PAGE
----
If you’re expecting to turn up at the gym and do one pull-up the first week, two the next week, three the week after that, and so on, chances are you’re going to be disappointed. It’s not going to happen.
To go from one pull-up to two constitutes a 100% improvement in performance. That’s a big jump. With lat pull downs, you can make much finer adjustments in load, adding weight or reps at a gradual rate as your muscles adapt.
The Mind Muscle Connection
No matter how hard they try, a lot of people just can’t feel their lats doing the work when they’re training their back.
FREE: The Muscle Building Cheat Sheet. This is a quick guide to building muscle, which you can read online or keep as a PDF, that shows you exactly how to put on muscle. To get a FREE copy of the cheat sheet emailed to you, please click or tap here.
If you are one of these people, you’re better off using pulldowns rather than chin-ups or pull-ups.
With lighter weights and higher reps, you can focus on getting your technique right and really feel what your lats are doing.
You’ll get far more out of certain back exercises if you focus on what the muscle is doing, rather than just trying to move the weight from point A to point B.
In one study, telling a group of untrained beginners who were doing the lat pulldown for the first time to “pull with their back, instead of with their arms, by adducting the shoulder blades and concentrating on the tension in the back musculature” led to a significant increase in muscle activity in the lats .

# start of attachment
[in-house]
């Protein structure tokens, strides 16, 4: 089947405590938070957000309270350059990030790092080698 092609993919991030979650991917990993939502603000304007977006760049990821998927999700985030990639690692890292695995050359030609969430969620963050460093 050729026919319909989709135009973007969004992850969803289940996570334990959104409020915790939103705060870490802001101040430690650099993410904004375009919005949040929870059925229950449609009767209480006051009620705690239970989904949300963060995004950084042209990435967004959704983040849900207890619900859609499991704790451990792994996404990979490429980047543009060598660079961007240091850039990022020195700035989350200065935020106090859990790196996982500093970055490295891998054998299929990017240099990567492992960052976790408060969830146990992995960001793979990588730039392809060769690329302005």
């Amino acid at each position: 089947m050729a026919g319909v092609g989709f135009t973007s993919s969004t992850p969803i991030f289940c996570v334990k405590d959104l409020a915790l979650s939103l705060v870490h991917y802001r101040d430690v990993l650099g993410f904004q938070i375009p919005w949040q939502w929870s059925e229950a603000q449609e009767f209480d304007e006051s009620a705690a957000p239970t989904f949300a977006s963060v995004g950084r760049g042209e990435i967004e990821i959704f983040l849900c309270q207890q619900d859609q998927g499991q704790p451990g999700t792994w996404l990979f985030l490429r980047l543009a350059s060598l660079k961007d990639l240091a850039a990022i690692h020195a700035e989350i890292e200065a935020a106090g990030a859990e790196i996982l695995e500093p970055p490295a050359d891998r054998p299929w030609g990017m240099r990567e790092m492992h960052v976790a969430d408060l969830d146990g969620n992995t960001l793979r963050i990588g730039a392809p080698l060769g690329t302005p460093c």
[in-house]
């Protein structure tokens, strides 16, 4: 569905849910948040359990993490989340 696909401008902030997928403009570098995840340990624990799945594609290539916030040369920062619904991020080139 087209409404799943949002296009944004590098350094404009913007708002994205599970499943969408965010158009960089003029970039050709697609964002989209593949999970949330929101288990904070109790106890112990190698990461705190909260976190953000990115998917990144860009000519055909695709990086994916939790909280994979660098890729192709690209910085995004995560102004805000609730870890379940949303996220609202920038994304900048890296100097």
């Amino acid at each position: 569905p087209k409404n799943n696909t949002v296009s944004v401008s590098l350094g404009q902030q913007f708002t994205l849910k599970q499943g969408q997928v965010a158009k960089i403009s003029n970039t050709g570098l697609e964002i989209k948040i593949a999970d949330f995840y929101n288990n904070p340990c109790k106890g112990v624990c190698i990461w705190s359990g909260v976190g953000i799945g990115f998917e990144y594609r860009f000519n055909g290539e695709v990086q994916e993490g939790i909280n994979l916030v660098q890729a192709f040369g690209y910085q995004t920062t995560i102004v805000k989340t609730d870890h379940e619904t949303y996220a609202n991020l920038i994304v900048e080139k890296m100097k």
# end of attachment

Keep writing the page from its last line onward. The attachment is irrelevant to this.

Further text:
The same kind of thing has shown up in studies of other muscle groups, where consciously focusing on what a muscle is doing makes it grow faster.
Research published in the European Journal of Sport Science, for example, looked at two groups of men who trained with weights three times a week for eight weeks .
Both groups did the same exercises – the barbell curl and leg extension – but with one key difference.
Subjects in the first group were told to “squeeze the muscle” during each rep, while subjects in group two were told simply to “get the weight up.”
In subjects who were told to “squeeze the muscle” – dubbed an internal focus of attention – there was a 12.4% increase in the size of the biceps.
That was almost double the gains seen in the group who were told to “get the weight up,” where the average increase in biceps size was just 6.9%.
Lat Pulldown Variations